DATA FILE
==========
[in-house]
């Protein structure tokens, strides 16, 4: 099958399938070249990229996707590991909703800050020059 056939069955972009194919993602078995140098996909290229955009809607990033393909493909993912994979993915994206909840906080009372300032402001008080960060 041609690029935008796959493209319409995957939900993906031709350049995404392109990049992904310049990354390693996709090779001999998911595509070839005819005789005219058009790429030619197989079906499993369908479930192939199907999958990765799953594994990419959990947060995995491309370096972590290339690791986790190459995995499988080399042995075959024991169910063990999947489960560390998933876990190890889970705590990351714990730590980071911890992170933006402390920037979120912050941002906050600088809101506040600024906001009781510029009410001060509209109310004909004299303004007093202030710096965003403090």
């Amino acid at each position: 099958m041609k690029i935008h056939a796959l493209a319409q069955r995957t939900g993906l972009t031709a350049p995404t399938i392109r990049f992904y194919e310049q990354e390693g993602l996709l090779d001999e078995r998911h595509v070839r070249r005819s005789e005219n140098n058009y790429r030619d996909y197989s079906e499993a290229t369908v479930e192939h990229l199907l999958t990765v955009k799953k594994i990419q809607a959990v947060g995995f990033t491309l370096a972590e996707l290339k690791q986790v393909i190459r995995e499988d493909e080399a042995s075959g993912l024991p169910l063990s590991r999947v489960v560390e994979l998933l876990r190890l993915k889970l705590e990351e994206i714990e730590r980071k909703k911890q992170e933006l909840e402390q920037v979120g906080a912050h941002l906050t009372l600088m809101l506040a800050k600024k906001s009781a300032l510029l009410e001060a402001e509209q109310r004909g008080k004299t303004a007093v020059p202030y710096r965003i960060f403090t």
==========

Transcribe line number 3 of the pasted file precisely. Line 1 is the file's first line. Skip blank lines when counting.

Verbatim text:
């Amino acid at each position: 099958m041609k690029i935008h056939a796959l493209a319409q069955r995957t939900g993906l972009t031709a350049p995404t399938i392109r990049f992904y194919e310049q990354e390693g993602l996709l090779d001999e078995r998911h595509v070839r070249r005819s005789e005219n140098n058009y790429r030619d996909y197989s079906e499993a290229t369908v479930e192939h990229l199907l999958t990765v955009k799953k594994i990419q809607a959990v947060g995995f990033t491309l370096a972590e996707l290339k690791q986790v393909i190459r995995e499988d493909e080399a042995s075959g993912l024991p169910l063990s590991r999947v489960v560390e994979l998933l876990r190890l993915k889970l705590e990351e994206i714990e730590r980071k909703k911890q992170e933006l909840e402390q920037v979120g906080a912050h941002l906050t009372l600088m809101l506040a800050k600024k906001s009781a300032l510029l009410e001060a402001e509209q109310r004909g008080k004299t303004a007093v020059p202030y710096r965003i960060f403090t």